You vision of techno has been described as dystopian. Have you always implicitly linked techno with dystopia or has this vision been shaped by world events?

I think is a kind of personal attitude to look at the world with gloom. I’m not the kind of person to smile that often. I don’t want to be dystopic I just want give my personal point of view in what I compose, and of course todays world events lead me in this way.

Tell us about your introduction to techno – when did you begin listening and how long did it take you to venture to the production side of things?

I was lucky. My cousin was a DJ, fifteen years older than me, and when I was a really young I looked up to him. From the age of five I started asking him for tapes with his mixes. So I can say that I bought my first record when I was six. From that year I started to buy music and it was at complete random. I remember I went every week with my father to the records store where my cousin also was involved, and picked up random cassettes, CD’s and vinyl from the techno, electronic, house racks. So from seven I started studying music, at fourteen I started clubbing tirelessly and by just twenty three approached production.

Your creative process for you album ‘I’m made of stars’ began while you were ill in a hospital for 90 days, which afforded you the opportunity of intense focus. Tell us about your creative process as a producer, and do you feel that the distractions of the outside world can interfere with this?

I was on the side of the Swiss Alps with no Internet, a bad phone connection and lots and lots of time to think about my whole life. I have to be honest I was a bit down in the dumps, really tired of how I was expressing myself through music that didn’t really represent me at all.  So I decided just to sit down with my laptop and small gears and let the flow of moods melt with the beats and sounds. I decided it was important that I started to tell with my music what I really want to communicate, no compromising with the industry’s rules or the vogue. For the very first time I was producing just for myself. ‘I’m Made Of Stars’ sat in my Hard drive for two years. That was the year 2014. During that time I experimented with what I always thought was my favorite way to find inspiration. I started to write kinds of soundtracks for images or art pieces I like, or just for my “mood pictures” – the theme songs of my memories frames. Whatever was and is in my mind and I want to tell it by the using of sounds language.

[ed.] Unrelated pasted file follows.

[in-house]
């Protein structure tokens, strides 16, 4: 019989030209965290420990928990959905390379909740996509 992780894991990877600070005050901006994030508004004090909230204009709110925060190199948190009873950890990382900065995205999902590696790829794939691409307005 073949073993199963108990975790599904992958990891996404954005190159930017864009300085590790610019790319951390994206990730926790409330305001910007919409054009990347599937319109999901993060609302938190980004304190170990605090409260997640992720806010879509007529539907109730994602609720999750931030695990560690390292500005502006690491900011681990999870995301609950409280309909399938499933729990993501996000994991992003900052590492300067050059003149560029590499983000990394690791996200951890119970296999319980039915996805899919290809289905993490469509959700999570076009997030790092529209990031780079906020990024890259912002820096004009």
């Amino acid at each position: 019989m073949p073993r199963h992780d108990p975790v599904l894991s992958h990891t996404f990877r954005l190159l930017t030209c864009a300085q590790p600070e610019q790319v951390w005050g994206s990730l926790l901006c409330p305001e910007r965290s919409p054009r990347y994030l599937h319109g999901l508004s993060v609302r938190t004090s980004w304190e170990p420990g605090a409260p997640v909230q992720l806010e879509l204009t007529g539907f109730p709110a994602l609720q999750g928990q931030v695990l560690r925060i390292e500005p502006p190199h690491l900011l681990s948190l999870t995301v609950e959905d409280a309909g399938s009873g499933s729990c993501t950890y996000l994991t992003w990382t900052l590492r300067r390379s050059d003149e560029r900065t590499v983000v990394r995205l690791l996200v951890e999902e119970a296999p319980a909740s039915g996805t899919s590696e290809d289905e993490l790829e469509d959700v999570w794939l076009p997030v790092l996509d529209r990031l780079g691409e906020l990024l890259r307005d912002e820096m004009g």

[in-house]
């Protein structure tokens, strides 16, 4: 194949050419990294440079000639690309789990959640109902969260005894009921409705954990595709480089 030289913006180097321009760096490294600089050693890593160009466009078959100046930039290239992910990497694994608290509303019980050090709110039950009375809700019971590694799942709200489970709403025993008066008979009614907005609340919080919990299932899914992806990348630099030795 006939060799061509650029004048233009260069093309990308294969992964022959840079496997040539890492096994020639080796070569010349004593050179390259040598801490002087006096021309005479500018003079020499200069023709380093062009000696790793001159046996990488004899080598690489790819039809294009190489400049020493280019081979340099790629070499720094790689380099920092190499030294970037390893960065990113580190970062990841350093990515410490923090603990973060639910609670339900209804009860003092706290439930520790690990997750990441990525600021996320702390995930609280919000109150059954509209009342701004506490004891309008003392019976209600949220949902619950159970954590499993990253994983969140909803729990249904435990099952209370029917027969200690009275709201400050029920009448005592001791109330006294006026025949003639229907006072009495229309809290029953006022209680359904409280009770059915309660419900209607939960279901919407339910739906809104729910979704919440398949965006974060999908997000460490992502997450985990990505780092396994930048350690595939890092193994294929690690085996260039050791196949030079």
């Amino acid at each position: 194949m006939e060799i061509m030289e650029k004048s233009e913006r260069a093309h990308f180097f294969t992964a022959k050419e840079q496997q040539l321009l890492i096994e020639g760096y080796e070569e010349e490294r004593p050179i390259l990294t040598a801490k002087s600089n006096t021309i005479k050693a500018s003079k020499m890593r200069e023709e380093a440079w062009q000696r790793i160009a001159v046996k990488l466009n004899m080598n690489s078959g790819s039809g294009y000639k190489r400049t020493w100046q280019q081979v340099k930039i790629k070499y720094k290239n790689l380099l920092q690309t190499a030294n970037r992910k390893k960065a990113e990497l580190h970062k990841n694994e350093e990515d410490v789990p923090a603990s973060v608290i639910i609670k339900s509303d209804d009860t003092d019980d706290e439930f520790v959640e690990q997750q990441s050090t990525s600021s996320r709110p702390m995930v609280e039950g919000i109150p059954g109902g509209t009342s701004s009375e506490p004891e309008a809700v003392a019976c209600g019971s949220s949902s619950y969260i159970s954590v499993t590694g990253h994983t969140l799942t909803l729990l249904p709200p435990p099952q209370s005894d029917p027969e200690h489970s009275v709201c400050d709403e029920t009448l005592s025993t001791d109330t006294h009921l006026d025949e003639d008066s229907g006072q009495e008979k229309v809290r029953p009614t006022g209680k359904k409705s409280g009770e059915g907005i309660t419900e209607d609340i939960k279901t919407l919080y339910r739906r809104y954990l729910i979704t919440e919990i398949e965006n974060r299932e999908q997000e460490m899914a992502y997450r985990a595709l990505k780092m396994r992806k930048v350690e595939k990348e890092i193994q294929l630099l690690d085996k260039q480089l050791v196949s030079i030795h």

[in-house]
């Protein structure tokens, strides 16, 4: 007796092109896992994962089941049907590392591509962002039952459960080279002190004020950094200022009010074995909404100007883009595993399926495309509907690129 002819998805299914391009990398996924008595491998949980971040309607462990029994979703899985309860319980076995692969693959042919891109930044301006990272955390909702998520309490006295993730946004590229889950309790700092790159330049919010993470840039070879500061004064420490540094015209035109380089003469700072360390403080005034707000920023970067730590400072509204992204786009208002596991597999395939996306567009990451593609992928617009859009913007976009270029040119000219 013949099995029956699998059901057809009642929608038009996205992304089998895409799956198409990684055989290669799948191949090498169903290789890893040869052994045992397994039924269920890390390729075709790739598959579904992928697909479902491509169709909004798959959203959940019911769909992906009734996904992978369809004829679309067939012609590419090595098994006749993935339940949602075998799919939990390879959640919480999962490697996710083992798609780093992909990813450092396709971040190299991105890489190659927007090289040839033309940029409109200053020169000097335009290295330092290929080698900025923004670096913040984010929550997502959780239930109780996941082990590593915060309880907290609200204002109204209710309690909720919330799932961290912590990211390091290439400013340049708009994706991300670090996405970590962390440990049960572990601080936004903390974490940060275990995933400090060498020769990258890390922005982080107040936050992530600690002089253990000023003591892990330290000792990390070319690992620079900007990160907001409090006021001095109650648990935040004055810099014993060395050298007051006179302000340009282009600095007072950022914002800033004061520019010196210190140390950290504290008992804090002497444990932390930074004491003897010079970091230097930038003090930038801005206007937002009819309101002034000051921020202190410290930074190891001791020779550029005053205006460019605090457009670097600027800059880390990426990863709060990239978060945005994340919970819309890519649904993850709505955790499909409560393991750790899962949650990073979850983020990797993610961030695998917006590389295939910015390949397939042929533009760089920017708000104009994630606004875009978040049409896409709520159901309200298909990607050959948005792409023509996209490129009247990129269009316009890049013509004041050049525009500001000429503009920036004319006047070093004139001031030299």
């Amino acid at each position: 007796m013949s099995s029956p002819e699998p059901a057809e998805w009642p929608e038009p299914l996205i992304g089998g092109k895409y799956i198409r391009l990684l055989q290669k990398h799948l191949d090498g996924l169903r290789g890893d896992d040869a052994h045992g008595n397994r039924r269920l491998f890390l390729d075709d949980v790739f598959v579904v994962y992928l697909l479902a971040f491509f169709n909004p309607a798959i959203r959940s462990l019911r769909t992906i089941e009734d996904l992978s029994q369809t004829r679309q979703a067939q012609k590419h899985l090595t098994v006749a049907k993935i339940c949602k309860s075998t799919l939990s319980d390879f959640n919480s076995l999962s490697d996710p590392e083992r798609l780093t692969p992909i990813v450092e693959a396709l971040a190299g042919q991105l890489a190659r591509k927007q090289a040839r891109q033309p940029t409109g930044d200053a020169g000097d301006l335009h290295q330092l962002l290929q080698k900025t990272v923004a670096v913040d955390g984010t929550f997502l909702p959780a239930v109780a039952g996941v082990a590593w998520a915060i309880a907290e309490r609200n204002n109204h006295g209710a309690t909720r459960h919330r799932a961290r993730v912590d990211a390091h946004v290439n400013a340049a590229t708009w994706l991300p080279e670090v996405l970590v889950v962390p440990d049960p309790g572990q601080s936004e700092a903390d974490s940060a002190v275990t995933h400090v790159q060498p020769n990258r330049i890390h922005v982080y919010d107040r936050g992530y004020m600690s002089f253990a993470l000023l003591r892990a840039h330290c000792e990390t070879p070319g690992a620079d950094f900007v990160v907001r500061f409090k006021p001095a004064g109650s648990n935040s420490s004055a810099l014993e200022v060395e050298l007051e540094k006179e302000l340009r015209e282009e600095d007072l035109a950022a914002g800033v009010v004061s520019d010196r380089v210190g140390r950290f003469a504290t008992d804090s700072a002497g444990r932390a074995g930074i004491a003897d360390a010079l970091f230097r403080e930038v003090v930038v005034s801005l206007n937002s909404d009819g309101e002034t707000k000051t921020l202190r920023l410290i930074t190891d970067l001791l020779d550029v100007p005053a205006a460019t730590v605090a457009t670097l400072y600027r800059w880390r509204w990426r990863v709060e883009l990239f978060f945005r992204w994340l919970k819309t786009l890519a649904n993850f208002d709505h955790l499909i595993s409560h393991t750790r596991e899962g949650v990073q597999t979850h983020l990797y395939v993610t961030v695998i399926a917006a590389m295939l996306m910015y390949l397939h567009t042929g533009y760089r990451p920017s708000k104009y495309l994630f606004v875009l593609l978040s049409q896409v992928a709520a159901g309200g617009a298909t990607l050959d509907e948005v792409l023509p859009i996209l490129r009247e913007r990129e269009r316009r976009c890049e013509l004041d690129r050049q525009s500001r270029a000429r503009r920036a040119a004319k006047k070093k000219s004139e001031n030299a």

Tell us about how you settled on your moniker ‘Time Traveler’ and how you incorporate the meaning into your sets.

You know when you have a hunch, but the mind process is so warped that using just few words isn’t possible? That is the case with TT. Time Traveler is not just music; it is the love for the Art, the Architecture, the Fashion, tbe Poetry, the Research and the Experimentation. So I hope to incorporate in my sets just being my self, and doing what I love to do. It is the simplest way.